Hawaiian author Kiana Davenport is perhaps best known for her short stories, which have garnered numerous prizes, including the Pushcart Prize and an O. Henry award. In her stories and novels (including the best-selling Shark Dialogues), Davenport has mostly drawn from her Pacific Islander heritage (her mother is a native Hawaiian). But in her fourth novel, The Spy Lover (Thomas & Mercer), she pulls from her Alabama-born father's family history to tell a gripping Civil War story about three complicated, suffering people—a nurse who's spying for the Union behind enemy lines, a Chinese immigrant who escapes his conscription into the Confederacy to fight for the Union instead, and a wounded Confederate cavalryman.

Davenport doesn't buffer the brutality of war, presenting a stark portrayal of its horrors and the damage it can inflict on body and soul in her well-researched tale. Here, she shares her list of Top 10 Civil War Books for readers.

My Top 10 Civil War Books
By Kiana Davenport 

After reading nearly 70 books on the Civil War, I find I am drawn to books written with a literary elegance and operatic sweep, which matches the tragic and haunting history of this horrendous yet magisterial engagement that gave birth to these United States.

1.) The American Heritage Picture History of the Civil War—my first choice because a picture says a thousand words. A perfect introduction to the War, with in Bruce Catton's brilliant prose that accompanies each picture. The photographs are lifelike, the maps indispensable. The reader is immediately swept into the war by the sheer impact of the images!

2.) A Stillness at Appomattox by Bruce Catton—Another classic from Catton, the 20th Century's foremost American writer of the Civil War. He writes with a novelist's sensibilities about the Army of the Potomac from the point of view of young soldiers in the ranks. A heartbreaking classic. Probably the best book ever written about the war!

3.) The Killer Angels by Michael Shaara. Well-deserving of the Pulitzer Prize it received. Through Shaara's ingenious writing, the reader enters the mind of each officer engaged in the Battle of Gettysburg: the terrible decisions, the searing cowardice and gallantry. Only with this book did I finally and fully grasp the great tragic folly of Pickett's Charge.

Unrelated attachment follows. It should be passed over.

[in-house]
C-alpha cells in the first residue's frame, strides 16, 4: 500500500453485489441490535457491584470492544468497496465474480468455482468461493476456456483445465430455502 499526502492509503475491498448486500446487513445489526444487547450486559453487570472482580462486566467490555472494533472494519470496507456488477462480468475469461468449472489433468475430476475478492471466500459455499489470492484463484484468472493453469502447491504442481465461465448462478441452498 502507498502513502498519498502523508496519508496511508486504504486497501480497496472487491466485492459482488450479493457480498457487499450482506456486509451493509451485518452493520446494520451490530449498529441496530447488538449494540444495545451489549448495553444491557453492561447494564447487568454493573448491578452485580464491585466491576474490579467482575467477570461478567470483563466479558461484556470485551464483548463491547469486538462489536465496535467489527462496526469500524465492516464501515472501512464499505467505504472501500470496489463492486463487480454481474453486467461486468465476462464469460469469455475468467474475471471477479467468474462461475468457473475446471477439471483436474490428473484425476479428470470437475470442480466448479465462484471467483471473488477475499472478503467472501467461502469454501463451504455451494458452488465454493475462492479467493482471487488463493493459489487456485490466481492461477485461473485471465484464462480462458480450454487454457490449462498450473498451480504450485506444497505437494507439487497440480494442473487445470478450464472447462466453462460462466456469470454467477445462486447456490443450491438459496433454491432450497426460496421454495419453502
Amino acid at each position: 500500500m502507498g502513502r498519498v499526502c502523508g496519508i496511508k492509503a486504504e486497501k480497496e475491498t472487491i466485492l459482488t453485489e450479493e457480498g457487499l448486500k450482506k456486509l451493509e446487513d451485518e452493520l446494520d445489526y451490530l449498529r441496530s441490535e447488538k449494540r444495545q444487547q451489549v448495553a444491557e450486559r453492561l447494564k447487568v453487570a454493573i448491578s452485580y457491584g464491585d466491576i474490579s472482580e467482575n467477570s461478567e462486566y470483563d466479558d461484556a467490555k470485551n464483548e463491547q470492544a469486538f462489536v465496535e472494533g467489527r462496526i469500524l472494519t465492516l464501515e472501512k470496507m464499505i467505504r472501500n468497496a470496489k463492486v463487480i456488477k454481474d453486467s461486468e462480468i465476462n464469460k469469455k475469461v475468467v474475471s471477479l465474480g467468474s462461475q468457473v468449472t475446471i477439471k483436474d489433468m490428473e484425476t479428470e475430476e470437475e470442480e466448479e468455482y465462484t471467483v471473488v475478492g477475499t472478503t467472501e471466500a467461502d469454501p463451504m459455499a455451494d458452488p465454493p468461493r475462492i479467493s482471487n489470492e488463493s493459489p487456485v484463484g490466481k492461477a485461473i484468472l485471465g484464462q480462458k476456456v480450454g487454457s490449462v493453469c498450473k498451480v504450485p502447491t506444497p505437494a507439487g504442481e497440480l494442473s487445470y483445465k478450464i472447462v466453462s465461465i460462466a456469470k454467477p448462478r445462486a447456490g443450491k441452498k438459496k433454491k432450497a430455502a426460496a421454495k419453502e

4.) Shiloh by Shelby Foote. Another great chronicler of our Civil War. This was one of the bloodiest battles of that War, up until that time, rivalled only by Antietam for the number of deaths in one day. My ancestor, Warren Davenport, fought and was wounded in this battle, and the slow drumlike rhythm of Foote's prose transported me to the very heart of the engagement.

5.) The March by E.L. Doctorow. The horror of Sherman's diabolical "March to the Sea" through Georgia, South Carolina and North Carolina, seen not just through soldiers' eyes, but through the eyes of average humans struggling through the conflagration—slaves, prostitutes, homeless children, half-mad widows—their personal tragedies silhouetted against the fires and destruction of entire cities. Biblical, horrendous.

6.) The Red Badge of Courage by Stephen Crane. A classic. Depicting a young soldier confronting his cowardice, as well as his desire to be heroic. Written only 30 years after the War, the book has an authenticity that more modern novels lack. It conveys the the "innocence" of America in that era, and how that innocence was forever shattered in the War.

7.) The Black Flower by Howard Bahr. A brilliant, heartbreaking novel that should have received the Pulitzer and the National Book Award. Written with eloquence and humanity in the style of Crane, Faulkner, even Homer, it portrays young Confederate riflemen trying to keep each other alive during the Battle of Franklin, Tennessee—and the fear, suffering and intense friendships that raged during the battle and its awful aftermath. A great book; I wept repeatedly.

8.) Gone with the Wind by Margaret Mitchell. A grand telling of the ravaged South, one whose sweeping style is equal to the times it describes. Aside from the operatics of Scarlett and Rhett, the novel is a sociological study of the before and after of the Civil War, and the irrevocable transformation of the South by opportunistic industrialists from the North.

9.) The Personal Memoirs of Ulysses S. Grant by U.S. Grant himself. Not a novel, but Grant was such a fine prose stylist, it READS like a novel. A man who was once an unemployable drunk proves that one can rise to greatness and forever shape history. Here are his brilliant observations on warfare, leading soldiers, personal integrity and honor. Grant was dying of throat cancer when he wrote these memoirs. He warded off death till his task was done. A true soldier. Fascinating!

10.) Mothers of Invention and This Republic of Suffering by Drew Gilpin Faust. Two brilliant companion-piece books that read like novels depicting the true legacy of war: death, and the heartbreak of caring for the dead, which is always left to women. The landscape covered with corpses, the shattered families dragging their dead home to be reburied. The mass graves, each holding hundreds of young soldiers forever lost to history. These are beautiful, elegaic, books that haunt the reader, and pose the question, "When will we ever learn?"

For more on Kiana Davenport and The Spy Lover, visit her website or blog.

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